In my current proofread, however, I encountered a sentence like this: “She watched the arrival of the bulldozers, that were to transform the neighborhood.” “That” is seldom used for non-restrictive clauses, and a clause like this could go either way, restrictive or non-restrictive, depending on the author’s intent. Context gave me no clues about this, so I queried.

comma

A comma (willing to moonlight as an apostrophe)

Speaking of misunderstanding, remember “I’d like to thank my parents, Ayn Rand and God”? Some copyeditors and armchair grammarians consider this proof that the serial or Oxford comma — the one that precedes the conjunction in a series of three or more — is necessary to avoid misunderstanding. As I blogged in “Serialissima,” I’m a fan of the serial comma, most of what I edit uses the serial comma, but the book I’m proofreading doesn’t use the serial comma and it didn’t me long to get used to its absence.

BrE uses capital letters more liberally than AmE, or at least AmE as represented by Chicago, which recommends a “down style” — that is, it uses caps sparingly. In my current proofread, it’s the King, the Queen, the young Princesses, the Prime Minister, and, often, the Gallery, even when gallery’s full name is not used. Chicago would lowercase the lot of them.

I knew that BrE punctuates certain abbreviations differently than AmE, but I was a little fuzzy on how it worked, so I consulted New Hart’s Rules, online access to which comes with my subscription to the Oxford Dictionaries. If Chicago has a BrE equivalent, New Hart’s Rules is it. In BrE, I learned, no full point (that’s BrE for “period”) is used for contractions, i.e., abbreviations that include the first and last letter of the complete word. Hence: Dr for Doctor, Ltd for Limited, St for Street, and so on. When the abbreviation consists of the first part of a word, the full point is used, hence Sun, for Sunday and Sept. for September.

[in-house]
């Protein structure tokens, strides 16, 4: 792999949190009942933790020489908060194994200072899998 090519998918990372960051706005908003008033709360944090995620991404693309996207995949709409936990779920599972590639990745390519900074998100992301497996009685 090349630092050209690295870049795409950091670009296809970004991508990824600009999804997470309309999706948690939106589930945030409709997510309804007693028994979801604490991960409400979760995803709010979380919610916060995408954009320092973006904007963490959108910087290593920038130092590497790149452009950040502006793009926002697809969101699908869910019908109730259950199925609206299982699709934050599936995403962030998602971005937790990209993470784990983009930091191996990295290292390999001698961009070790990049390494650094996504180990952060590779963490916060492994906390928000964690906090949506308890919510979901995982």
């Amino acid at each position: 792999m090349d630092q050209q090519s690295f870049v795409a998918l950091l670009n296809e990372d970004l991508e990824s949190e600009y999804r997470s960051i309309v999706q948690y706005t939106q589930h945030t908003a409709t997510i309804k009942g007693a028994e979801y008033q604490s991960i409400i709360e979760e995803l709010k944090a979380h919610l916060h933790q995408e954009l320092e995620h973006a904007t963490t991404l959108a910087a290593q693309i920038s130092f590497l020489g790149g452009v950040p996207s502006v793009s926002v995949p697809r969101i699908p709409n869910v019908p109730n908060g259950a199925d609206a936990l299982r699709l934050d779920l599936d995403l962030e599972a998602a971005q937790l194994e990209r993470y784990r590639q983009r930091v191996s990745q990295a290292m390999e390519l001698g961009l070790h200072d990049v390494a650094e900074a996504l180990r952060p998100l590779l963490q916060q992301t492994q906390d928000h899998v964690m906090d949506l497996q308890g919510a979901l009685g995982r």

Thus enlightened, I nevertheless skidded to a full stop at the sight of “B.Litt,” short for the old academic degree Bachelor of Letters. Surely it should have either two points or none, either BLitt or B.Litt.? I queried that too.

AmE is my home turf. I know Chicago cold and can recognize other styles when they’re in play. I know the rules and conventions of AmE spelling, usage, and style, and (probably more important) I know the difference between rules and conventions. In BrE I’m in territory familiar in some ways, unfamiliar in others. I pay closer attention. I look more things up. I’m reminded that, among other things, neither the serial comma nor the which/that distinction is essential for clarity. Proofreading in BrE throws me off-balance. This is a good thing. The editor who feels too sure of herself is an editor who’s losing her edge.